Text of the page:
May: Miles Ferrante

Sow:

  • Beetroot – (in modules, makes it much easier to plant out)
  • Broad beans
  • Broccoli – (purple sprouting) Claret and Rudolph are good varieties.
  • Carrots – (try yellow and purple carrots) Yellowstone works in all types of soil.
  • Chard – bright lights
  • Courgettes – Defender, Tuscany and Pathenon are the best varieties.
  • Cucumbers – Try Burpless Tasty, grow on a mound or ridge to aid drainage.
  • French beans – I grow a climbing heritage variety called Bob and Mary and a modern dwarf variety called Ferrari.
  • Kale
  • Leeks – Mussleborough seeds available in the shop.
  • Lettuce – grow something different like Nyman’s, Amaze, Red Iceberg. Sow little and often to avoid a glut.
  • Melons
  • Parsnips – try tender and true, hollow crown, gladiator.
  • Peas – still for sale in the shop.
  • Pumpkins
  • Radishes
  • Rocket – goes great with salad’s.
  • Runner Beans – a must for the allotment, we have some for sale in the shop.
  • Spinach – perpetual is the best variety.
  • Squashes
  • Swedes – grow in modules to avoid flea beetle.
  • Sweetcorn – It’s so important to grow the right variety in all vegetables, especially sweetcorn, it’s the difference between success and failure. Swift always works for me.
  • Turnips

Plant:

  • Potatoes (not many left in shop so hurry up and buy if required),
  • Summer cabbages, broad beans, artichokes,
  • Leeks when pencil thick,
  • Brussels sprouts, cauliflower, lettuce. Granular fertilizers such as fish, blood and bone, Growmore, Vitax Q4, potato fertilizer all available in the shop.
  • Onions – if you haven’t planted them with a granular slow release fertilizer you will need to feed them occasionally.
  • Tomatoes– plant in an unheated greenhouse after the middle of May.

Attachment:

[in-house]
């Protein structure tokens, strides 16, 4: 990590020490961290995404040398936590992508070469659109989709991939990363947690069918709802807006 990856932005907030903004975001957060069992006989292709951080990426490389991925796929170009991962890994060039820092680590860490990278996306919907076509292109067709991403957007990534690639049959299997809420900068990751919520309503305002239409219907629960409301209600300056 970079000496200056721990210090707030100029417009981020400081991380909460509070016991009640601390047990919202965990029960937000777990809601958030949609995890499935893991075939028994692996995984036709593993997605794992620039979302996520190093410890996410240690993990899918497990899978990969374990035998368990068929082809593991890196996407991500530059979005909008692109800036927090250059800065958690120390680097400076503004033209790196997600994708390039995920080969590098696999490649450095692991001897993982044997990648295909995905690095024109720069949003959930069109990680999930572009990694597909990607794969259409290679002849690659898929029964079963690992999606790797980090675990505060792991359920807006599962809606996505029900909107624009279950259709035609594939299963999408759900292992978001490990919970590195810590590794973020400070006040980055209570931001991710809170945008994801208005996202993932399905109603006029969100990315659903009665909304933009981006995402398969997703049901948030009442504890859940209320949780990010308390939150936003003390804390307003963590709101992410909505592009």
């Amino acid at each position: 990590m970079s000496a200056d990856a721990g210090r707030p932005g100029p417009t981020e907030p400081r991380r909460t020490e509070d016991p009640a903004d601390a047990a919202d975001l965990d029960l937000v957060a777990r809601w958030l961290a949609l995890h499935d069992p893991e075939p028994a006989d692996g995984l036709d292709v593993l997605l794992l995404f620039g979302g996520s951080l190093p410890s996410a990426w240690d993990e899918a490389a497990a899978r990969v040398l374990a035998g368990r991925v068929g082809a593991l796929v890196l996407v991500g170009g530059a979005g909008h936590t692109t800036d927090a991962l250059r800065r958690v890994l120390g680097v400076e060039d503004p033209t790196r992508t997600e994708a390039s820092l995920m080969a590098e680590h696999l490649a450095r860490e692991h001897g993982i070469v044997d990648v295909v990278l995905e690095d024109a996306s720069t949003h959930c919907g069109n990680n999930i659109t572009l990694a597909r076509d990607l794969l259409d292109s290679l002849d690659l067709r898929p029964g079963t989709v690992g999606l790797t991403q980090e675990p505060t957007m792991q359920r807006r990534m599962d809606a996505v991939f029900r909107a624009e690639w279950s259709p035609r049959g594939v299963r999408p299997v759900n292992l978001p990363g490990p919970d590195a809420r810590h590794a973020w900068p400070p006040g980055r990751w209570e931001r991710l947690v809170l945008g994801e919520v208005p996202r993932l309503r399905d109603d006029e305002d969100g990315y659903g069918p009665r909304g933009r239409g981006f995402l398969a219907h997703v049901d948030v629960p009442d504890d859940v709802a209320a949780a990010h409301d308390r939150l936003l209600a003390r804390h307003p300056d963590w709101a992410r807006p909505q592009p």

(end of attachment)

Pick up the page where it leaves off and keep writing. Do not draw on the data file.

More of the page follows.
• Potatoes – earth up as they grow.
  • Peppers – Pinch out when they are about 12” tall to encourage lots of branches.  Feed every 2 weeks with liquid fertilizer (Organic and non-organic available in the shop)

Fruit:

  • Apples – Codling moth pheromone traps should be put up the middle of May.
  • Plums – Plum moth pheromone traps should be put up the beginning of May.  I started using these traps 3 years ago on my plot as every plum I tried to eat had a maggot inside, but last year was the best ever so far, less than 10% were infected.
  • Feed all fruit trees, bushes, with fish, blood and bone and mulch underneath with manure.
  • Blackberries – tie in new shoots.

Pests and diseases:

  • Spray any fruit trees if infested with aphids or caterpillars after petal fall with organic sprays, use these at night when the bees are in bed.
  • Brassicas – cover or the pigeons will have a picnic.
  • Gooseberries – check for pests.
  • There are organic slug pellets available in the shop to help guard against damage to newly planted runner beans and cabbage.
  • Leeks – there is now a pheromone trap that can be used for leeks, or you can net them. We have netting and fleece in the shop.

Other jobs:

  • Still very cold at the moment but shade your greenhouse on hot days and/or leave the door open or your plants will fry in the heat.
  • Harden off plants before planting out or they will go into shock and it will take a couple of weeks before they start growing again.
  • Earth up potatoes to protect from late frost.
  • Straw strawberries, put straw, cardboard or polythene under plants to keep them off the soil.
  • Feed plants: Brassicas = poultry manure, Onions and other root vegetables = Vitax Q4, fruit = Bonemeal, tomatoes = Tomorite, Potatoes = potato fertilizer, all other veg = fish, blood and bone or Growmore. All available in the shop.
  • Use pheromone traps in apple and plum trees to stop codling and plum moth maggots ruining fruit.
  • Keep a watch out for pests and diseases especially slugs. Organic slug pellets available in the shop.

Finally, I was reading a book earlier printed in 1936 which states you should lightly dust your Cabbages with DDT! I wonder if the author lived past 40?